The news agency Sana said on Friday the group's leader, Abu Omar, and an accomplice were killed and another suspect was arrested.
It also said security forces busted the group following several months of surveillance after receiving information that a hitherto unknown group, Soldiers of Levant, was planning to carry out bomb attacks on various interests in an attempt to destabilise security in Damascus and its suburbs.
Sana said Syrian security troops had earlier discovered and detonated a roadside bomb on the Damascus-Zabadani road.
The news agency added that the group had also been planning what it called a terrorist attack inside the Justice Palace in Damascus.
According to the agency, a policeman was killed and another injured in the shootout.
"A gun battle took place between the security surveillance force and the terrorist group during which a member of the force was killed, another was injured, while two terrorists were killed and another was injured," Sana said.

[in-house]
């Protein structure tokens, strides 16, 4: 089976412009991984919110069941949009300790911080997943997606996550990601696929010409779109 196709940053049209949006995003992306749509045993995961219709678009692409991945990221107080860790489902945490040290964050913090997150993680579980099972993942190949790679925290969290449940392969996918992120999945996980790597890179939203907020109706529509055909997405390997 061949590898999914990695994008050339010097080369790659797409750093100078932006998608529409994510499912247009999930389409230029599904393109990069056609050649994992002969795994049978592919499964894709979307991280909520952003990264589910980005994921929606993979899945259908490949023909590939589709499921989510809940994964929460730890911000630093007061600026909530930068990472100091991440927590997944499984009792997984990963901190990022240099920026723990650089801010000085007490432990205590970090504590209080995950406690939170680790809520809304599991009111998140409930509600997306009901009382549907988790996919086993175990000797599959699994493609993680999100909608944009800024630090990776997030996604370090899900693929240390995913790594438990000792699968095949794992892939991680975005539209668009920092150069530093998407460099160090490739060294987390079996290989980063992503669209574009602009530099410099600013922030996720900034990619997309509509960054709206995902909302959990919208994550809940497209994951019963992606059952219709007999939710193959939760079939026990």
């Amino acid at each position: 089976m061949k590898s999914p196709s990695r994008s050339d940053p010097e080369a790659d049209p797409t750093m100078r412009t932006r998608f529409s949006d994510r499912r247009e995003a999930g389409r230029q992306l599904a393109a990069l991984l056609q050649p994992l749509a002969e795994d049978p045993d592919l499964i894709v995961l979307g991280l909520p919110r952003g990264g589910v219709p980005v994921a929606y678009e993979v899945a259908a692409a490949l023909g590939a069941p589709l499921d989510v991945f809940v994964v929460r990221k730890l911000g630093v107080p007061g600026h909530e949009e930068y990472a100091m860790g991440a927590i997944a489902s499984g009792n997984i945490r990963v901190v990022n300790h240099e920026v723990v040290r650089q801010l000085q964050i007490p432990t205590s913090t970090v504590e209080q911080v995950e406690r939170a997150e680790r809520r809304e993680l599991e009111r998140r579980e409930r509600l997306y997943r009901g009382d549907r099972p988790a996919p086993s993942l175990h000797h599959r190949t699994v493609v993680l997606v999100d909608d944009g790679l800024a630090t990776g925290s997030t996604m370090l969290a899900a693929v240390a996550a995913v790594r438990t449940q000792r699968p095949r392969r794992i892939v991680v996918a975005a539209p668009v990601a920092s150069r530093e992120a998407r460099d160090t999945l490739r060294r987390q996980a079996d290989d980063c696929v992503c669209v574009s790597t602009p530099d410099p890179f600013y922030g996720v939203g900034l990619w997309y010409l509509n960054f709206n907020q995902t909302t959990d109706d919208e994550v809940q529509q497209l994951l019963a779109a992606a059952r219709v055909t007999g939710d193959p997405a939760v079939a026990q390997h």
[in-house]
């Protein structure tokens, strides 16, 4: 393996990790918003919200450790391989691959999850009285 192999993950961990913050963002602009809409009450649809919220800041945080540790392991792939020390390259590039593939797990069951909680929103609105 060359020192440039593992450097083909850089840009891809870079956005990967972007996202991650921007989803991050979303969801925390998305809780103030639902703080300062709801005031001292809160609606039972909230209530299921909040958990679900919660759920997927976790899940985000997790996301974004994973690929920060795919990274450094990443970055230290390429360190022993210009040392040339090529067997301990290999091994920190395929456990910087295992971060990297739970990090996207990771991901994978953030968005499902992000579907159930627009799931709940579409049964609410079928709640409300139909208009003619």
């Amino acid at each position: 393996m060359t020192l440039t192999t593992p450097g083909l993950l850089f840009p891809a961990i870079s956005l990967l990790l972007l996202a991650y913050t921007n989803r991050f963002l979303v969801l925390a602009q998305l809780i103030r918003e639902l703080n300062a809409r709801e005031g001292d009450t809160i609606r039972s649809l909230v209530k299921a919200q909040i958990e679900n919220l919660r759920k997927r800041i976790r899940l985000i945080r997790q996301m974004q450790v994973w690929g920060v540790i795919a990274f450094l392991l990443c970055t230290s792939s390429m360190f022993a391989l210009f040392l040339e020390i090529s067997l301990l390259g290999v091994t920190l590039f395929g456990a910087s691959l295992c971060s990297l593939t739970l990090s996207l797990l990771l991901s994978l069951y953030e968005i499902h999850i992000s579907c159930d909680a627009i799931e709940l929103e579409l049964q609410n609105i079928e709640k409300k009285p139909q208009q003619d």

Syrian authorities in the past
have faced armed rebellions
The police also found bombs, rifles, ammunition, mobile telephones and side arms when they stormed the apartment used by the group. It did not give further details about the clash, but said details will be published in the coming days.
The shootout - in the rural area of Daf al-Shawk near Damascus - is rare in Syria, which last witnessed a similar clash in April 2004.
A senior Syrian journalist has told Aljazeera that the group involved in the Damascus shootout was "an extremist criminal organisation that seeks to carry out sabotage activities against civilians and non-civilians in the country".
Talking to Aljazeera's correspondent in Damascus, the editor-in-chief of the Syrian al-Baath newspaper, Elias Murad, said on Saturday that the group wanted to incite violence and strife not only in Syria but also in other Arab societies.
Talking about Syria in particular, Murad said: "The more stable and nationalistic the Syrian stance becomes, the more it rejects demands dictated to serve Israel and other external forces.
He added: "Some people do not want Syria to live in stability. They want to influence the internal Syrian situation, so they could influence the decisions we take under all these pressures."